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A Telephone for the World

Iridium, Motorola, and the Making of a Global Age

Martin Collins

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In a post–Cold War world, the Iridium satellite network revealed a new age of globalization.

Winner of the William and Joyce Middleton Electrical Engineering History Award by the IEEE

In June 1990, Motorola publicly announced an ambitious business venture called Iridium. The project’s signature feature was a constellation of 77 satellites in low-Earth orbit which served as the equivalent of cellular towers, connecting to mobile customers below using wireless hand-held phones. As one of the founding engineers noted, the constellation "bathed the planet in radiation," enabling a completely global…

In a post–Cold War world, the Iridium satellite network revealed a new age of globalization.

Winner of the William and Joyce Middleton Electrical Engineering History Award by the IEEE

In June 1990, Motorola publicly announced an ambitious business venture called Iridium. The project’s signature feature was a constellation of 77 satellites in low-Earth orbit which served as the equivalent of cellular towers, connecting to mobile customers below using wireless hand-held phones. As one of the founding engineers noted, the constellation "bathed the planet in radiation," enabling a completely global communications system.

Focusing on the Iridium venture, this book explores the story of globalization at a crucial period in US and international history. As the Cold War waned, corporations and nations reoriented toward a new global order in which markets, neoliberal ideology, and the ideal of a borderless world predominated. As a planetary-scale technological system, the project became emblematic of this shift and of the role of the United States as geopolitical superpower. In its ambition, scope, challenges, and organizing ideas, the rise of Iridium provides telling insight into how this new global condition stimulated a re-thinking of corporate practices—on the factory floor, in culture and knowledge, and in international relations.

Combining oral history interviews with research in corporate records, Martin Collins opens up new angles on what global meant in the years just before and after the end of the Cold War. The first book to tell the story of Iridium in this context, A Telephone for the World is a fascinating look at how people, nations, and corporations across the world grappled in different ways with the meaning of a new historical era.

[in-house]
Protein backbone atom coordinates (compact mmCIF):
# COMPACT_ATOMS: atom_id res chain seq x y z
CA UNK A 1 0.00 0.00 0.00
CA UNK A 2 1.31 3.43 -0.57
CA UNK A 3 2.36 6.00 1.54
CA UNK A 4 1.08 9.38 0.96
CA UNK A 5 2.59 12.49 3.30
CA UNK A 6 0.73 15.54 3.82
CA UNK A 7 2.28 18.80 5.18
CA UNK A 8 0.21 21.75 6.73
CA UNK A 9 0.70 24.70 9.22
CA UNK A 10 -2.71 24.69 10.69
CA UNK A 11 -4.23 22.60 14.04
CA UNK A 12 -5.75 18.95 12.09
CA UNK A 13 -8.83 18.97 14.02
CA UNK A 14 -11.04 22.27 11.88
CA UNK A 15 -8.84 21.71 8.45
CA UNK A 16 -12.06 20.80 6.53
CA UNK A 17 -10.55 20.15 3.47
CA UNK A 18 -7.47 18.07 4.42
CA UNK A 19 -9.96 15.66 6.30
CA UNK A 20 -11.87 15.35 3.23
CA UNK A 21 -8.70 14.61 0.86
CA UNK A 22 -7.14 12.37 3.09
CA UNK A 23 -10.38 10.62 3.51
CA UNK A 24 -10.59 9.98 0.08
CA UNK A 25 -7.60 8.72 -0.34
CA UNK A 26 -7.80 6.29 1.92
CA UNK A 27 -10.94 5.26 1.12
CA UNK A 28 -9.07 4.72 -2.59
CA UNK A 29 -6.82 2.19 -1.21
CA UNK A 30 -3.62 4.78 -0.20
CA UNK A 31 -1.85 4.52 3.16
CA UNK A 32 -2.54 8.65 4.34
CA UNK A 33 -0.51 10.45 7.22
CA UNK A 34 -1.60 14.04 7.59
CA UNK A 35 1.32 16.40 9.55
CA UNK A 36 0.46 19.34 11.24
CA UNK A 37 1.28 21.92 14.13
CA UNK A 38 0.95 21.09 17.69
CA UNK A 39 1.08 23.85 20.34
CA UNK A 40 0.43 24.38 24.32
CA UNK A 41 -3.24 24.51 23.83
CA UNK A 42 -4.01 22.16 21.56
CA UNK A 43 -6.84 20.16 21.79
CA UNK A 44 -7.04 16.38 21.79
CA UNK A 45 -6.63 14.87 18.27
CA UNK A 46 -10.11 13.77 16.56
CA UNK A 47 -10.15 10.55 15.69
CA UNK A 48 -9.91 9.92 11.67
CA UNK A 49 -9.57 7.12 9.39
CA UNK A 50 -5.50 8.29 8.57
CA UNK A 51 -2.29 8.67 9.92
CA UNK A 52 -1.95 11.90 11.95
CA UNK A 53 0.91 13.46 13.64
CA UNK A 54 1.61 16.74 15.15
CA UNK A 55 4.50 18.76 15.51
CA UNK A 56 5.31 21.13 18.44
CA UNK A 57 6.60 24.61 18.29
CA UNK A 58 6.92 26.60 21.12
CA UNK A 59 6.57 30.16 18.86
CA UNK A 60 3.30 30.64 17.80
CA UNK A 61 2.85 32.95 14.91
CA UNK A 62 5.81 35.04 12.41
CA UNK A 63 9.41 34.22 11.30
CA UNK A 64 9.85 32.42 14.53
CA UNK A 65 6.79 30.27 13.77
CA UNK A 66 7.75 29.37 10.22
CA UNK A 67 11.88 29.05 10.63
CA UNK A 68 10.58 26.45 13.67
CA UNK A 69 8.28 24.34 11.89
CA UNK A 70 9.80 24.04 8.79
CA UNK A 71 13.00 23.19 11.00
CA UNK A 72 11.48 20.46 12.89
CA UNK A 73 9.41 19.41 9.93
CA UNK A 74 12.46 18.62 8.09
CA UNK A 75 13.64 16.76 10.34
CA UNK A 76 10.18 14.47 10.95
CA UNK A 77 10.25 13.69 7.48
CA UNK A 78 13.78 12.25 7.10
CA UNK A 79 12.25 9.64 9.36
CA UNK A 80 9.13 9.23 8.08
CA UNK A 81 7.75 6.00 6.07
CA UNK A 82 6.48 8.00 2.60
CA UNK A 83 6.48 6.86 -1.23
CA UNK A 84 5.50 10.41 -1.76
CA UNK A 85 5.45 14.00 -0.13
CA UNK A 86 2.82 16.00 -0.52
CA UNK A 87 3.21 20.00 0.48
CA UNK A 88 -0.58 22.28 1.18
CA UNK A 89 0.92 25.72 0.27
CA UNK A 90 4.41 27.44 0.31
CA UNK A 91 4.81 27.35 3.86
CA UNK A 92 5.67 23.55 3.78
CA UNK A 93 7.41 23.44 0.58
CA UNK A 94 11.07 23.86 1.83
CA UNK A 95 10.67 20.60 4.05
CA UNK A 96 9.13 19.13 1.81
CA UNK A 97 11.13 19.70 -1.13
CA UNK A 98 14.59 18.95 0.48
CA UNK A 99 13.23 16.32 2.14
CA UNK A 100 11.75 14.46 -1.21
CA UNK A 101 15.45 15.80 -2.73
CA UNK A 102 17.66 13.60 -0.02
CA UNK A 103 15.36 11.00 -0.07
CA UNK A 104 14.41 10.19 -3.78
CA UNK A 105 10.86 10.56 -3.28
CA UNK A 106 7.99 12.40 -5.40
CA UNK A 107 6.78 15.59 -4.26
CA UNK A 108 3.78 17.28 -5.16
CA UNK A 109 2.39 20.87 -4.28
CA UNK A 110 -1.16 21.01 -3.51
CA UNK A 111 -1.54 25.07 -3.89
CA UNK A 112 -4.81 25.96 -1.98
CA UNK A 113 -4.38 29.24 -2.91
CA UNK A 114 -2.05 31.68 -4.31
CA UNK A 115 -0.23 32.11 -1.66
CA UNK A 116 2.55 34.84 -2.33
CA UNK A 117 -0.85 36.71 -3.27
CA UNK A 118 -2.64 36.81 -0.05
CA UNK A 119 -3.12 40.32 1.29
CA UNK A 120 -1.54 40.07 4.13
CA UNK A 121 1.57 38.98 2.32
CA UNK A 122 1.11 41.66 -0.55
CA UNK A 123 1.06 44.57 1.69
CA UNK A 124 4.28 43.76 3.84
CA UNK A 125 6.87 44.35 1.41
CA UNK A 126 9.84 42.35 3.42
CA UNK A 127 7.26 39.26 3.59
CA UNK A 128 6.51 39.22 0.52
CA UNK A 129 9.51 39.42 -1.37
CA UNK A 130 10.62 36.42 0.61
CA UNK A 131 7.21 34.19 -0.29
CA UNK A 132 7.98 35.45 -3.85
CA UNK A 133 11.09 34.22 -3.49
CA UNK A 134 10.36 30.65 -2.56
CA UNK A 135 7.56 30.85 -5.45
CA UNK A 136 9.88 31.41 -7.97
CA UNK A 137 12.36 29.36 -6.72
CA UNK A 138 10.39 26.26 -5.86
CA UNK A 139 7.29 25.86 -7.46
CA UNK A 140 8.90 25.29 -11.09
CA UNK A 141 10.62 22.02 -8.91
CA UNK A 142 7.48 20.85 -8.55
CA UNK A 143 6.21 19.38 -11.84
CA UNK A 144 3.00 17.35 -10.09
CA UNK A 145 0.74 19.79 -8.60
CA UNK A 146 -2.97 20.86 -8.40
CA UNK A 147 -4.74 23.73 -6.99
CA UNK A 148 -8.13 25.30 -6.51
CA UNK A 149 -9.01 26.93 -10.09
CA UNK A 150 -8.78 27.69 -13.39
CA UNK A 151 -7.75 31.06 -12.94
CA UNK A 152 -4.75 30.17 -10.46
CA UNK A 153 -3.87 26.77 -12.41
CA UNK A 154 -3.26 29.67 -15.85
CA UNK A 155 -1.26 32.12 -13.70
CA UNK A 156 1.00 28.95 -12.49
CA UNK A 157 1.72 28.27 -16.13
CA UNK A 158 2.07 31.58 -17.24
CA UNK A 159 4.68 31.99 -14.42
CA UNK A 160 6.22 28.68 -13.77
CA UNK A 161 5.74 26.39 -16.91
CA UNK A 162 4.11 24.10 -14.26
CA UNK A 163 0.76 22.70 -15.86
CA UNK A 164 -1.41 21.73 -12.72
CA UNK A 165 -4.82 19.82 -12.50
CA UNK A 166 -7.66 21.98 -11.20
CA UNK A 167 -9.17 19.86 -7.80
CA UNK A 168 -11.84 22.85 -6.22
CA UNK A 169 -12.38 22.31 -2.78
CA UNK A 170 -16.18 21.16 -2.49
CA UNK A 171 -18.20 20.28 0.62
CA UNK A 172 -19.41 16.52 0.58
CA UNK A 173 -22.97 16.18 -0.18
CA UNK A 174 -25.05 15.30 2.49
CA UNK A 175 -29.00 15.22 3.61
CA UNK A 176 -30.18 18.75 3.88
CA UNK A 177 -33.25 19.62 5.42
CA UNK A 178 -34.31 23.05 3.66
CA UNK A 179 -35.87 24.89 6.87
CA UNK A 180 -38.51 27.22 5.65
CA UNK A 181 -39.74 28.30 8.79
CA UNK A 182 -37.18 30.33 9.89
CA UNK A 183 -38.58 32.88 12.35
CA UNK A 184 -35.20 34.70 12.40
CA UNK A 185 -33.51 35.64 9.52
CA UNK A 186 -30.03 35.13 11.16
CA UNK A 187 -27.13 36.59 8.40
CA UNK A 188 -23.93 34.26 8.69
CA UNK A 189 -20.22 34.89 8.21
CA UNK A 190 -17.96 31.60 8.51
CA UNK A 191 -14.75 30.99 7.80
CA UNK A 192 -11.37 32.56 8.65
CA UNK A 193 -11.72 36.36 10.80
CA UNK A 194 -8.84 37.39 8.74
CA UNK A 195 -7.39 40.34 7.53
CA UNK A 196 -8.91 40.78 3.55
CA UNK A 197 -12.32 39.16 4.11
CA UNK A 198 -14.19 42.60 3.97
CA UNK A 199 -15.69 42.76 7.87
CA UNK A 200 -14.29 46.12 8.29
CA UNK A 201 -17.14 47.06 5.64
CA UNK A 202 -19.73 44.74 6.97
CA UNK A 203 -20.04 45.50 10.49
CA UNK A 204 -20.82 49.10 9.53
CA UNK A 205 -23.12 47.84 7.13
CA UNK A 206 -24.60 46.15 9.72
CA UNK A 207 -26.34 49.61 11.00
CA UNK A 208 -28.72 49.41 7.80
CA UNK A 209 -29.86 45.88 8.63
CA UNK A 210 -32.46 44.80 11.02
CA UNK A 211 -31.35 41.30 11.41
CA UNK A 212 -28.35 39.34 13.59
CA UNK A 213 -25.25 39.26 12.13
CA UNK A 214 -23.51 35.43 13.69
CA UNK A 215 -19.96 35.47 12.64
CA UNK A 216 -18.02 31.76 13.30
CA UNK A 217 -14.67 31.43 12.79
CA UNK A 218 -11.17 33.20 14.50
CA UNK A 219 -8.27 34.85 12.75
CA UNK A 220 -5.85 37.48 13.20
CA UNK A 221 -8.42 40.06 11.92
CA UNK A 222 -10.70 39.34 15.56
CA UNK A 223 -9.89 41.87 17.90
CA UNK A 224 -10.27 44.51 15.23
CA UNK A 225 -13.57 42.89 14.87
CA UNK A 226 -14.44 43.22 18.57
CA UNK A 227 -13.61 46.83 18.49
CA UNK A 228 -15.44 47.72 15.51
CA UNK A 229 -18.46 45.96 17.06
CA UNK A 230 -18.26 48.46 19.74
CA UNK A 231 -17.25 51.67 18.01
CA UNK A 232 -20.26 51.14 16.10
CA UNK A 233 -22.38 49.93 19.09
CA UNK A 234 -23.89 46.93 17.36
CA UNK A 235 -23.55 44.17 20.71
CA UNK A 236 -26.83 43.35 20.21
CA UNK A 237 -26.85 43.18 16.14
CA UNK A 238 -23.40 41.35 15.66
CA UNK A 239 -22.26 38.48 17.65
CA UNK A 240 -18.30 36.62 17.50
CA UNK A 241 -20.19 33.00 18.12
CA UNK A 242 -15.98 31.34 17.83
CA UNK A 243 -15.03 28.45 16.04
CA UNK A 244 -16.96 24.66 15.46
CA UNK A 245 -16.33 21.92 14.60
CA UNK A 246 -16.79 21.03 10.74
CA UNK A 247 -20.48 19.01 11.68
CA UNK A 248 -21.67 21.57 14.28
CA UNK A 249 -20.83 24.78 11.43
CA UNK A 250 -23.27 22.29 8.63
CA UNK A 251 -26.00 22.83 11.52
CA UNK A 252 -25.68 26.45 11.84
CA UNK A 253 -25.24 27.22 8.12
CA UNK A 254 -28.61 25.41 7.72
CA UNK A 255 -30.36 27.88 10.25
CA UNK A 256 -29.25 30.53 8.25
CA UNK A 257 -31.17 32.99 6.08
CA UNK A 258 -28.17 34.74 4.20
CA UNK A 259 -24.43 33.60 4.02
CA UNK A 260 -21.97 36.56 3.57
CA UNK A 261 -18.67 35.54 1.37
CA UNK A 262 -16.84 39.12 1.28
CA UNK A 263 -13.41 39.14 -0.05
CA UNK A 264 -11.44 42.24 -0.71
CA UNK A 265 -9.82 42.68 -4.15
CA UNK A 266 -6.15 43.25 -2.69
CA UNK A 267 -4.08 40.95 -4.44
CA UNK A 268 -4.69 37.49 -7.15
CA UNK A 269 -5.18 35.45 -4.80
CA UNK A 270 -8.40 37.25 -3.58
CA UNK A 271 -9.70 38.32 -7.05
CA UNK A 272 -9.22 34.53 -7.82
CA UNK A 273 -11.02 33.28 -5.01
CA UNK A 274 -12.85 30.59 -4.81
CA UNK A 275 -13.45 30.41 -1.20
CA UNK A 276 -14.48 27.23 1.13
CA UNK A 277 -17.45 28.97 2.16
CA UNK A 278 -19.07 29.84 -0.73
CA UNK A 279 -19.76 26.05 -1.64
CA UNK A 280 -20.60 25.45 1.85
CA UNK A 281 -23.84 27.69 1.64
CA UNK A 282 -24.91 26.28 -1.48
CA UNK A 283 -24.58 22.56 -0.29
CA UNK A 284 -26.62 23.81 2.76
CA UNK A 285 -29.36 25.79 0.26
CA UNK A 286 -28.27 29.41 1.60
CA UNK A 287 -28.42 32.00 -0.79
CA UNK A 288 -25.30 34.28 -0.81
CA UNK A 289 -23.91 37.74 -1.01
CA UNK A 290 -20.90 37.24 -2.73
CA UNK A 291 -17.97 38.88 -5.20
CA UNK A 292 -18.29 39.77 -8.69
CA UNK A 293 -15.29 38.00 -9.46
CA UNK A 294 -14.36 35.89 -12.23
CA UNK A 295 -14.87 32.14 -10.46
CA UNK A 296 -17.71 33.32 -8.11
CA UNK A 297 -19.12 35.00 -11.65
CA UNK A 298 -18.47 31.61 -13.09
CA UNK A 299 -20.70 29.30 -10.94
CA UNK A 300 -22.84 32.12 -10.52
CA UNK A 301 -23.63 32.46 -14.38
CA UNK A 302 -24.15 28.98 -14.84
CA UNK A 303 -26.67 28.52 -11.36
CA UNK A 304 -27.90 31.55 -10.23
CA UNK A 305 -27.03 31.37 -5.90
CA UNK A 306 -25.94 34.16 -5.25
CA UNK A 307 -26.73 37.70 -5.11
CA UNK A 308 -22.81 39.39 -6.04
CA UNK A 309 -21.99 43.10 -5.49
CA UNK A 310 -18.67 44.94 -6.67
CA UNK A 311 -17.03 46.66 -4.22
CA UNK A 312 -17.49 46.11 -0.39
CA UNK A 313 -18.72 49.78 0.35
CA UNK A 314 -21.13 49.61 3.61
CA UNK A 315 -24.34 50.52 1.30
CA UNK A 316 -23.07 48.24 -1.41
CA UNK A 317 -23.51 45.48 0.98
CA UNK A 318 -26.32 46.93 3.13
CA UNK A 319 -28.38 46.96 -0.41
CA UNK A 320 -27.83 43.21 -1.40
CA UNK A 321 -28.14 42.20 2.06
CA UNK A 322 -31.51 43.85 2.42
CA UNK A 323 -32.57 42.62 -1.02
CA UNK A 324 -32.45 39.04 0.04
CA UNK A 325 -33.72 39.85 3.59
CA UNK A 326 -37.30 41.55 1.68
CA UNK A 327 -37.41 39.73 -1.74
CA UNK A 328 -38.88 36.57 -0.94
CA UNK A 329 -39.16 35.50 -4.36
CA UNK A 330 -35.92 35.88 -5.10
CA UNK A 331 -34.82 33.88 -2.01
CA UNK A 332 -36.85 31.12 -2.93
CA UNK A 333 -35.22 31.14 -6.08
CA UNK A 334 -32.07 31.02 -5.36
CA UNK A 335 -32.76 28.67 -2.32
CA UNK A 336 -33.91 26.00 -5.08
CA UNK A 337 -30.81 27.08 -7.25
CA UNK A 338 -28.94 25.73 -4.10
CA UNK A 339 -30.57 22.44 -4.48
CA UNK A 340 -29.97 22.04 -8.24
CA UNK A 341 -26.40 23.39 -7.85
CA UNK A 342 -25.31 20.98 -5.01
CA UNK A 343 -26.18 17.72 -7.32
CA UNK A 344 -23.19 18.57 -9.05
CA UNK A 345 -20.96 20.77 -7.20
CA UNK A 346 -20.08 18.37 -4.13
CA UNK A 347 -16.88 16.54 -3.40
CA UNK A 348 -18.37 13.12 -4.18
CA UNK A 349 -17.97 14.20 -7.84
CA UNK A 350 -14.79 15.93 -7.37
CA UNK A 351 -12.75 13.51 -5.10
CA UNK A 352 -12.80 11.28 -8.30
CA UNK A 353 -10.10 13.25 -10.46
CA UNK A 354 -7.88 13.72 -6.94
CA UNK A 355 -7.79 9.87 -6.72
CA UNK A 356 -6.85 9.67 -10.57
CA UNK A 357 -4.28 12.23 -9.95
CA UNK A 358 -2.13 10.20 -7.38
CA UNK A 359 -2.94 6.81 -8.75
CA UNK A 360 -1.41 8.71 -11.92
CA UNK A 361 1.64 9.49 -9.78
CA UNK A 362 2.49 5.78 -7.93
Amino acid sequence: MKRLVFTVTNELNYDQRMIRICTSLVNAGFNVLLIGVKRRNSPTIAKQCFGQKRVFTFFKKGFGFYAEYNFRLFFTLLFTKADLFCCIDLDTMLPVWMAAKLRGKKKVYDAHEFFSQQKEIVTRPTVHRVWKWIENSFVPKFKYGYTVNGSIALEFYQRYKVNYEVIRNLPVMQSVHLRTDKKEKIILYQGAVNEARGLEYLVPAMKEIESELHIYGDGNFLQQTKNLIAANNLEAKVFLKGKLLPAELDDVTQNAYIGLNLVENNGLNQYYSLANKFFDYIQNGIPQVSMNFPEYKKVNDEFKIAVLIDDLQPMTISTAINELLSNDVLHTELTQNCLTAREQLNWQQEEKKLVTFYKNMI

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A Telephone for the World

Martin Collins

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Reviews

Engaging, informative, and thought provoking, A Telephone for the World should prove to be of particular interest to business and economic historians skeptical of neoliberal pieties about innovation, to media and communications historians intrigued by the evolution of spectrum management, and to cultural and political historians fascinated by the zeitgeist of the 1990s.

An important and revealing book that expertly interacts with a range of fields and disciplines.

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About

Book Details

Publication Date
Status
Available
Trim Size
6
x
9
Pages
280
ISBN
9781421424835
Illustration Description
18 b&w photos, 5 line drawings
Table of Contents

Preface
Introduction
1. Iridium and the Global Age
2. The Global and the Engineers
3. The Global and Iridium the Business
4. "Freedom to Communicate"
5. From "It's a bird, it's a phone" to "Edsels in the

Preface
Introduction
1. Iridium and the Global Age
2. The Global and the Engineers
3. The Global and Iridium the Business
4. "Freedom to Communicate"
5. From "It's a bird, it's a phone" to "Edsels in the sky"
Conclusion
Notes
Bibliography
Index

Author Bio
Martin Collins
Featured Contributor

Martin Collins

Martin Collins is a curator at the Smithsonian National Air and Space Museum. He is the author of Cold War Laboratory: RAND, the Air Force, and the American State, 1945–1950.